With these challenges in mind, how can organizations work toward providing a safer digital environment for children?

Cracking down on online verification

New child protection laws are being created in response to the rise of online scams against minors and the increasing number of kids accessing age-restricted websites. However, these new laws requiring parental consent for minors to access online content pose a challenge for the identity verification market. As mentioned earlier, obtaining parental consent is not a common feature currently offered by most identity verification products.

Gartner’s report cites that 90 percent of vendors are expected to comply with new online data privacy and security regulations by 2027. However, what are the steps organizations can take now to ensure they partner with a vendor that not only provides modern, robust age verification services, but adapts with the evolving regulations imposed on digital environments? As we navigate these challenges, understanding the nuances of age verification across different platforms becomes crucial for businesses aiming to enhance online safety.

Navigating the age verification maze

Many online platforms’ age restrictions vary depending on government regulations and private corporations’ policies. One example would be online delivery services, such as DoorDash’s age restriction policies. Ordering food from DoorDash requires the user to be at least 18 years old, but ordering alcohol requires verification that confirms a user is at least 21 years old before their order is placed.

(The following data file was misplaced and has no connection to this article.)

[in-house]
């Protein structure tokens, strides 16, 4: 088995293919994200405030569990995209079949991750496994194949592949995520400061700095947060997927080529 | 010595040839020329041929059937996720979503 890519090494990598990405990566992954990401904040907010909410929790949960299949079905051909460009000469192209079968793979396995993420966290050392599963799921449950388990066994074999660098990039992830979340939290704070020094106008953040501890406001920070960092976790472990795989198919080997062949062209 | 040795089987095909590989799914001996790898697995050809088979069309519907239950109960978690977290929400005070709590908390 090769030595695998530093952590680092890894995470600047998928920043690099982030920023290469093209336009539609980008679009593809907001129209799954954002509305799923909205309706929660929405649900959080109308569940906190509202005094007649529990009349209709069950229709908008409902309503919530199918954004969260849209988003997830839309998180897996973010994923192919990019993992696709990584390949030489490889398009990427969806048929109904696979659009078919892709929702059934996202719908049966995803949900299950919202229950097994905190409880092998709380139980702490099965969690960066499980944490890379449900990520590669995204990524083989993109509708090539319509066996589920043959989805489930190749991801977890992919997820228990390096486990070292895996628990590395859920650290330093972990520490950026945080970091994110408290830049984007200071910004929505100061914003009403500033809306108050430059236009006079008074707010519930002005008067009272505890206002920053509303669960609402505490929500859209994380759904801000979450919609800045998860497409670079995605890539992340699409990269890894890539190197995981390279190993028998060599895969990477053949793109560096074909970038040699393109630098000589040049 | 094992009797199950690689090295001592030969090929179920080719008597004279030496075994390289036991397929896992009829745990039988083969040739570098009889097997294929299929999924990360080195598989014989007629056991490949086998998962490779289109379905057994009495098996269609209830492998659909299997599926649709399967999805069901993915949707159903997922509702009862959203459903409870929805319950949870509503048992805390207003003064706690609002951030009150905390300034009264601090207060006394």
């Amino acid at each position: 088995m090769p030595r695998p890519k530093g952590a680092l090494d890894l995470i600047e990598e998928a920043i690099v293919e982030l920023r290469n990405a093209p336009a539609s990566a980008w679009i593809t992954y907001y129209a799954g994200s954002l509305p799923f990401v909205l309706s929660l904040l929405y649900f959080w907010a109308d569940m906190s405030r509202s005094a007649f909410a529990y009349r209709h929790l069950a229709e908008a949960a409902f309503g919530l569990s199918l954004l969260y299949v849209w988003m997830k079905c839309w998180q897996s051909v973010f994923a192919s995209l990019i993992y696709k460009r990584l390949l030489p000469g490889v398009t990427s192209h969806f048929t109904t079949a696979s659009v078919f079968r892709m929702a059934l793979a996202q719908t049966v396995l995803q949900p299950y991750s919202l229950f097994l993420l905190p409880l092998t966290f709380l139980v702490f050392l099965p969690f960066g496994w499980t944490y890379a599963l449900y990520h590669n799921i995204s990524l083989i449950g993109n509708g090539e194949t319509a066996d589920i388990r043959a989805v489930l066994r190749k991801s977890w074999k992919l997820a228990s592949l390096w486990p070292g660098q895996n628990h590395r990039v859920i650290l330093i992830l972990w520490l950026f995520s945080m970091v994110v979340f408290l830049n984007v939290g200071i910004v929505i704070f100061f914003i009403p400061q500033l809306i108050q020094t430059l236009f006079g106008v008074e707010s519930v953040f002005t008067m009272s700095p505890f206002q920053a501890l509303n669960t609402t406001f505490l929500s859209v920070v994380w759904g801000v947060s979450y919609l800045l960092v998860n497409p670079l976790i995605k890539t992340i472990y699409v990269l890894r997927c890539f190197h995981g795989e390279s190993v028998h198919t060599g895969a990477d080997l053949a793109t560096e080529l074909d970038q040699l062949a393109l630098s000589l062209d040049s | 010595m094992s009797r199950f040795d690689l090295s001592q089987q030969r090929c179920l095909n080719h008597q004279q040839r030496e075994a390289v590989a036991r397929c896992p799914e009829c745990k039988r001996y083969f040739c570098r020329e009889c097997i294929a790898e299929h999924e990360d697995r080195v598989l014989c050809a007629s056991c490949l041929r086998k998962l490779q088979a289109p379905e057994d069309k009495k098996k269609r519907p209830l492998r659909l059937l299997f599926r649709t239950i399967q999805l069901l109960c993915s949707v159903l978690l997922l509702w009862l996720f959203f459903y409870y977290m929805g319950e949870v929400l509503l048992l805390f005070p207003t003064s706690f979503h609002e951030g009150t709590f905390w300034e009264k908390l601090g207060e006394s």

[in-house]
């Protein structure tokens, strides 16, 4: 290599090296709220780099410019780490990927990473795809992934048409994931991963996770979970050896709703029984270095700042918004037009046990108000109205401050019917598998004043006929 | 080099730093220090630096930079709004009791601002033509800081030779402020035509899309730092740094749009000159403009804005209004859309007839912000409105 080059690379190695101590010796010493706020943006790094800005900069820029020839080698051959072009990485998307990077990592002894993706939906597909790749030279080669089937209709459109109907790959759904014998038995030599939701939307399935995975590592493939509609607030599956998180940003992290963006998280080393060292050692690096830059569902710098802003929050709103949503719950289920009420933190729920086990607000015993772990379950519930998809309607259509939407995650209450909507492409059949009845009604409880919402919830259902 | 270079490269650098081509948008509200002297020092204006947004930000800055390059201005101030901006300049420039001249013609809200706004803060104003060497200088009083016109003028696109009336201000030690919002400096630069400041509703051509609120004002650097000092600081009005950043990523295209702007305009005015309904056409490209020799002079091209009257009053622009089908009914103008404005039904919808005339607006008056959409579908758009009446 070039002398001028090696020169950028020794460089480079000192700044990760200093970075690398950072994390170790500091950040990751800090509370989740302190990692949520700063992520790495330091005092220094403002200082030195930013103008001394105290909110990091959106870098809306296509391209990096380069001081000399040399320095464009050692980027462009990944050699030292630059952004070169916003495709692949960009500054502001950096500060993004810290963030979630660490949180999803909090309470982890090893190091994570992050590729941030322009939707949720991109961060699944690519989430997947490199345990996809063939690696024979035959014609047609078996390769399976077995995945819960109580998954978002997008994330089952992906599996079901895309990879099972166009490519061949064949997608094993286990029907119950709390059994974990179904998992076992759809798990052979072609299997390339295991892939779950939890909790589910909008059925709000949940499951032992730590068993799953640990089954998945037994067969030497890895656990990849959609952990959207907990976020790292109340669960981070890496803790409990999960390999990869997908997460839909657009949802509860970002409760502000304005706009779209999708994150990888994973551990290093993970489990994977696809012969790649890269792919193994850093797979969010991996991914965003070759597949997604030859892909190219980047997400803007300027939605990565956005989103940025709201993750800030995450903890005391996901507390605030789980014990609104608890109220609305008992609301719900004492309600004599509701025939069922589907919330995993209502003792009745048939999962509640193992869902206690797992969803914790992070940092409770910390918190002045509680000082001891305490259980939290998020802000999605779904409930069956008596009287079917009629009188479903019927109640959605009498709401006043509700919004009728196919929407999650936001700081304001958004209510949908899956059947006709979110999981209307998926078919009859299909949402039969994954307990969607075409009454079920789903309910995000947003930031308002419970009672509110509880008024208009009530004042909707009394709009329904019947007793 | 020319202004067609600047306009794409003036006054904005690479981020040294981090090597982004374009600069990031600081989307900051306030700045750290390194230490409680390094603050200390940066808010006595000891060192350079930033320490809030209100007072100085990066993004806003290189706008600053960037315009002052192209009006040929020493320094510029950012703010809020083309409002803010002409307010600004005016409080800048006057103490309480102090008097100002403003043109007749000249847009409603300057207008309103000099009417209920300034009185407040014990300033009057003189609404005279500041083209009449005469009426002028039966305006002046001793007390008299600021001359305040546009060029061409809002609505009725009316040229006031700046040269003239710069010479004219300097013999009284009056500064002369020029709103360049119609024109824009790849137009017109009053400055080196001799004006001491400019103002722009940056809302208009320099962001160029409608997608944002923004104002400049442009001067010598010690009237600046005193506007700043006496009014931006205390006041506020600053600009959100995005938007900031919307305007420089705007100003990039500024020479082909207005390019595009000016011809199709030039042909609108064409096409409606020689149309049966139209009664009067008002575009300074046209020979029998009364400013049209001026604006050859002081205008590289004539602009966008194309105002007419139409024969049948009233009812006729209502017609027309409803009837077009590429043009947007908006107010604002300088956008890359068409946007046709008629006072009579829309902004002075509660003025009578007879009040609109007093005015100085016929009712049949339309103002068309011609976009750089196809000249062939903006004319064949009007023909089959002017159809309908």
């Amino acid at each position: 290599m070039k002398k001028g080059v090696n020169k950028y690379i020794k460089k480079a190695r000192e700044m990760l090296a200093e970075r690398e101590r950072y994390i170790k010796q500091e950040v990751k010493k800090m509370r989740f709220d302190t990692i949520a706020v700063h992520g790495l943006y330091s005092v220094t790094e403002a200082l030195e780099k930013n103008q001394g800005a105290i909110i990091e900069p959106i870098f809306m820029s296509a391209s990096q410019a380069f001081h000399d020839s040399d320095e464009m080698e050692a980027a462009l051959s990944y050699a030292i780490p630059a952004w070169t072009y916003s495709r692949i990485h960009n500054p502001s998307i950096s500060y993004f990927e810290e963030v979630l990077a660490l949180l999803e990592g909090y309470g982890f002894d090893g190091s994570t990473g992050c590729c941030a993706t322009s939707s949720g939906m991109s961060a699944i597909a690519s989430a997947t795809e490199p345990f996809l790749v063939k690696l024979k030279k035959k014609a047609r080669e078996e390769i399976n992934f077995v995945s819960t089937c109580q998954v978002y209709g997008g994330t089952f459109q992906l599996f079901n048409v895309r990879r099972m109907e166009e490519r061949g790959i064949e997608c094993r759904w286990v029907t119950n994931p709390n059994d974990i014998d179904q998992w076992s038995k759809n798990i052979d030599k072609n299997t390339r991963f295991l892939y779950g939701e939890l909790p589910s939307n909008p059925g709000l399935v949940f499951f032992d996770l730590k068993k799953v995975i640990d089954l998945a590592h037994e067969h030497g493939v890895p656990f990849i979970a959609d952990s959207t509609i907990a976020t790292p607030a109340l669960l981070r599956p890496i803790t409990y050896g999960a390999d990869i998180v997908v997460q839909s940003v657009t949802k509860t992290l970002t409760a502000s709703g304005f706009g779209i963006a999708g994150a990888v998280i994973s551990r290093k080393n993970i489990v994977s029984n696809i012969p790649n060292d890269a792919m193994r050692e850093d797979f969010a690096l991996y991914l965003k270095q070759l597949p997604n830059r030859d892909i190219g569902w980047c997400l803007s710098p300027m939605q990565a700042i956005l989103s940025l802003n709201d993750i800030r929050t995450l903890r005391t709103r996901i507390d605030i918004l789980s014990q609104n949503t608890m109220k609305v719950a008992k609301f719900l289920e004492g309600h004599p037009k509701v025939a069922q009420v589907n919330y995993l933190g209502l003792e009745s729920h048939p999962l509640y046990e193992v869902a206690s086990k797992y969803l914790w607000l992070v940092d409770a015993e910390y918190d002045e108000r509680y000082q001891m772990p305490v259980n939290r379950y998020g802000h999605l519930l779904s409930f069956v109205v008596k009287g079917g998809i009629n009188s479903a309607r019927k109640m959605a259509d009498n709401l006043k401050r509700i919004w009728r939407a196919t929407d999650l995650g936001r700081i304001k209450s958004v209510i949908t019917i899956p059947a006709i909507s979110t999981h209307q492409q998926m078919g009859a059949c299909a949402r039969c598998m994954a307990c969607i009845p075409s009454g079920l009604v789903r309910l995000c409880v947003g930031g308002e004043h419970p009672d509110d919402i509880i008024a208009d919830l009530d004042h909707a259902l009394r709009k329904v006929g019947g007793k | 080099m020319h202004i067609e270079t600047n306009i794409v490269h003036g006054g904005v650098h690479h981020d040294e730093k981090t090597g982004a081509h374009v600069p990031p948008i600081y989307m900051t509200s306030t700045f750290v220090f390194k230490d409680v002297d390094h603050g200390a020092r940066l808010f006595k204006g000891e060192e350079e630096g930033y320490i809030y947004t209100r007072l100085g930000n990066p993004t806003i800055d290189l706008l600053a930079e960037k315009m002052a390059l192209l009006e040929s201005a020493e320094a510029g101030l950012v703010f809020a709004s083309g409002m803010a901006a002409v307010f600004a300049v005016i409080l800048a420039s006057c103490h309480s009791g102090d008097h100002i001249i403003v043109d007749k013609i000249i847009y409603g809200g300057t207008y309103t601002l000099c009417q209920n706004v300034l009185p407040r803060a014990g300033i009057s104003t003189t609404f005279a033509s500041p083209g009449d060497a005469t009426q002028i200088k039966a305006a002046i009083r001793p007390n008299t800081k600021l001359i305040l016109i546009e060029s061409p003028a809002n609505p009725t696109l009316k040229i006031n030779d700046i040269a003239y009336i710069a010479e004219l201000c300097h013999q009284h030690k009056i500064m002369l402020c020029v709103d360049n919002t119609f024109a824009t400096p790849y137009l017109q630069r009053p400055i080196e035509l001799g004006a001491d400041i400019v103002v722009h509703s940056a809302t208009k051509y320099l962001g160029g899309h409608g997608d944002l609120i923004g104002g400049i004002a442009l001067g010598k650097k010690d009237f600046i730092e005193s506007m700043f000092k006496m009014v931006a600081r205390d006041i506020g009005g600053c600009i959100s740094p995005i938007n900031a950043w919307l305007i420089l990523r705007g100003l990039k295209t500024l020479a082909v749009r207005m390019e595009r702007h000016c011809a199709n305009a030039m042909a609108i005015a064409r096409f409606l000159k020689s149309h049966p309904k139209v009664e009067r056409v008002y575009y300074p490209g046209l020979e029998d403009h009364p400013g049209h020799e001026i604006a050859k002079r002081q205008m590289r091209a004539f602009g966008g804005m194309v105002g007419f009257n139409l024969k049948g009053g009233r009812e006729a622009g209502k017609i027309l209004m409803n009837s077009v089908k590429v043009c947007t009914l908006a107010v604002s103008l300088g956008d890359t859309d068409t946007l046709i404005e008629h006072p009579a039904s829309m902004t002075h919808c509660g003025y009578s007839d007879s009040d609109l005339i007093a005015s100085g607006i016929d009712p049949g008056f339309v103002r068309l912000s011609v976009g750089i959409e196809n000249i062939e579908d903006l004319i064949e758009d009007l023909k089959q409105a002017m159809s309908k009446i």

For websites with age restrictions that typically require users to be old enough to have a government-issued ID, organizations can seek solutions that require robust user onboarding procedures, including the requirement of ID verification and selfie verification during account creation. This will ensure that the person behind the ID is the actual person creating the online account and that they meet minimum age requirements.

This not only helps identify  an underage user but can also be used to verify the age and identity of a parent or guardian providing consent on behalf of a minor.

Organizations should also consider ongoing authentication, which is especially helpful when users monetize content or transfer money. In such cases, the system can trigger an additional ID verification and selfie match to ensure the user attempting the transaction is the same person who created the account, not a fraudster.

Creating a safer digital environment

The digital world is booming — and simultaneously creating complex challenges for organizations to ensure minors’ identities are properly protected. While new child protection laws are a positive step, implementing them requires robust age verification solutions that can adapt to evolving regulations and address the unique challenges of verifying younger users.

By partnering with identity verification providers who stay ahead of the curve, organizations can ensure they comply with regulations and, more importantly, protect children from the dangers lurking online. With modern identity verification practices in place, organizations can help build a digital landscape where everyone, regardless of age, can navigate safely and securely.

About the author

Veronica Torres currently serves as Worldwide Privacy and Regulatory Counsel for Jumio. She provides strategic legal counsel regarding business processes, applications, and technologies to ensure compliance with all privacy laws.

DISCLAIMER: Biometric Update’s Industry Insights are submitted content. The views expressed in this post are that of the author, and don’t necessarily reflect the views of Biometric Update.